Five Keys to Traveling the World
I often get asked “How did you travel to every country in the world?” The answer, when I break it down, is that it really wasn’t that difficult. There are a few caveats, of course. You must have time and money, and you must have the overwhelming desire to make this incredible dream happen. If you have these things, it can happen. Here’s how.
1. Research, research, research
I can’t stress how important it is to know where you’re going, what’s nearby, and how to get from country to country. Memorize a map, do the research, and go to multiple countries in a region during a single trip. Otherwise you will spend a fortune and go back and forth many times.
This is especially important in Africa, Central Asia, and the Pacific. These destinations require careful planning and knowledge of complex geography, transportation options, and border crossings. Many countries in these regions have many rules and are not easy tourist destinations. Unexpected complications can happen out of nowhere.
Visas can be the single most annoying thing about visiting every country in the world. In Africa, the Middle East, and much of Asia, visas are a necessity. The difficulty and cost of obtaining a visa depends on the country, but rest assured, they are a pain and will be costly. I could go on an eternal rant about different countries’ visa policies, but to save you the four-letter words, I will just say that you should know what each country requires, and do it. You can get this information online at the individual country’s embassy website.
Some countries may require doctors’ notes, HIV tests, proof of travel, sponsorship, bank statements, personal declarations of reason for travel, or several hand-written copies of the same application, and other annoying things.
Unfortunately, there is no getting around these petty requirements, and some countries will still make it excessively difficult to get approved or take a lot of time doing so. The costs also vary greatly and can run from $20 up to nearly $400, and that doesn’t even include expediting fees and other costs.
Be prepared to get frustrated – it’s all a part of the process. Developing nations love their bureaucracy. Smile and nod!
3. Have a general plan and know your options
I am the first person to say “wing it,” but in many destinations around the world, you need to have at least a general plan. Know the flight schedules, train times, or bus options. Know when border crossings close so you don’t get stuck in the middle of nowhere.
I never buy flights between countries before I go, but I always have an idea of which ones I will buy once I’m there. I like to remain flexible, because you never know what will happen, and delays/cancellations are inevitable in the developing world.
4. Always carry cash and have access to more money
Many people are scared to carry large amounts of cash on them when they travel, especially in the developing world. To me, this is nonsense. You need cash. Many places do not take anything but cash, and the U.S. dollar is king. If you don’t believe me, try going to Sub-Saharan Africa and using a credit card or travelers’ checks. Also, finding an ATM can be a challenge; they don’t exist in many places, and even if they do, your card may not work.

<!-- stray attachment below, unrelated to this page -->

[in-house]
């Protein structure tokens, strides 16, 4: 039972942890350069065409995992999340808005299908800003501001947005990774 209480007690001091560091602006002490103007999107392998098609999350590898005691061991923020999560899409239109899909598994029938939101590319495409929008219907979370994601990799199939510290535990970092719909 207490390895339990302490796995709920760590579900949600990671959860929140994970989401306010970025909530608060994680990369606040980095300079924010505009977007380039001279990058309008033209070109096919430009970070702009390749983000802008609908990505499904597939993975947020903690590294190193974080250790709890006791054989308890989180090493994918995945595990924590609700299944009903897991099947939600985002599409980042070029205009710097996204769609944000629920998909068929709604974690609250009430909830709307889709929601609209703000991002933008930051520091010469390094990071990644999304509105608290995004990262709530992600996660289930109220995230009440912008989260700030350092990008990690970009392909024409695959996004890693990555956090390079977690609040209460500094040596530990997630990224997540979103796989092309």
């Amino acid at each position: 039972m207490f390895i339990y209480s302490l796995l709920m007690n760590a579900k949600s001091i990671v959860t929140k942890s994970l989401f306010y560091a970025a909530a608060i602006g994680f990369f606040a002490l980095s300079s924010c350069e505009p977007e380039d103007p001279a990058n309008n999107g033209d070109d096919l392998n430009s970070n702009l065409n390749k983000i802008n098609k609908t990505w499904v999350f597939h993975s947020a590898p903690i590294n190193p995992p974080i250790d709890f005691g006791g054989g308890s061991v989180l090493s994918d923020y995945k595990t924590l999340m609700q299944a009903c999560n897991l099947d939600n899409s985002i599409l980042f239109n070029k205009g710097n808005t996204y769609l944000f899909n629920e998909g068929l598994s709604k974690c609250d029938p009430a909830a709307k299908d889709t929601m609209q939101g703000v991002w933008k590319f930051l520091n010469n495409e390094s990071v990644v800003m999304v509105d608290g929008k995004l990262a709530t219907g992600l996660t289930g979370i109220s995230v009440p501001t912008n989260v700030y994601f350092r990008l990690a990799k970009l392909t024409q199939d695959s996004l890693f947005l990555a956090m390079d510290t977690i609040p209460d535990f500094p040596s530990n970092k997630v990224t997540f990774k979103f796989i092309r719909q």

Cash is the way of the world. I always advise carrying a lot of cash in different denominations because there often isn’t change when you need it, and surely not in dollars. (Note: U.S. $100 bills should always be in good condition and issued after 2006) There will always be unexpected costs such as tolls, bribes, shakedowns, and just general who-knows-why-or-what-for – it just happens when you travel in the developing world.
If I do a month-long overland trip in Africa, I generally carry between $2,000 and $3,000 at all times in all sorts of bills. I don’t wear one of those money belts or hide it in 10 different places – I just keep the cash secure in my pockets at all times. I always keep my wits about me and am smart about money, and have never been robbed. Always project confidence and be street-smart. Don’t give anyone a reason to rob you.
5. Learn the basics in several languages
Language is a big concern for many people, and it should be. Knowing basic phrases used in any country you visit can be a huge boost to your experience and your ability to get things accomplished. It’s true that many people speak at least some English in major cities around the world, that won’t do you any good when you’re not in a city and nobody speaks English.
Learn the basics in French, Spanish, and Portuguese. This will help you in the Americas, Africa, and much of Europe. Also, learn how to read the Cyrillic alphabet. I can’t tell you how much easier this has made my life. I can’t speak a lick of Russian, but I can read the Cyrillic alphabet, and this helps a lot in Eastern Europe, the former Soviet Republics, and Mongolia. Trust me, it helps!
I wish I spoke more Arabic, but learning the basics of Arabic is a big help, and endears you to Arab people and will better your experience. Don’t be shy – speak to the locals as best you can, and they will in turn help you the best they can.
I don’t know anything of Asian languages but the very basics in Mandarin and Japanese. Hello, please, and thank you are always polite and if you can remember those, you will usually be welcomed.
There are obviously many other things that go into traveling to every country in the world, but again, if you want to achieve this feat, it is possible. You need time and money, but you don’t have to be rich. There’s nothing to it but to do it. Set your mind on it and you will be amazed at what you can accomplish.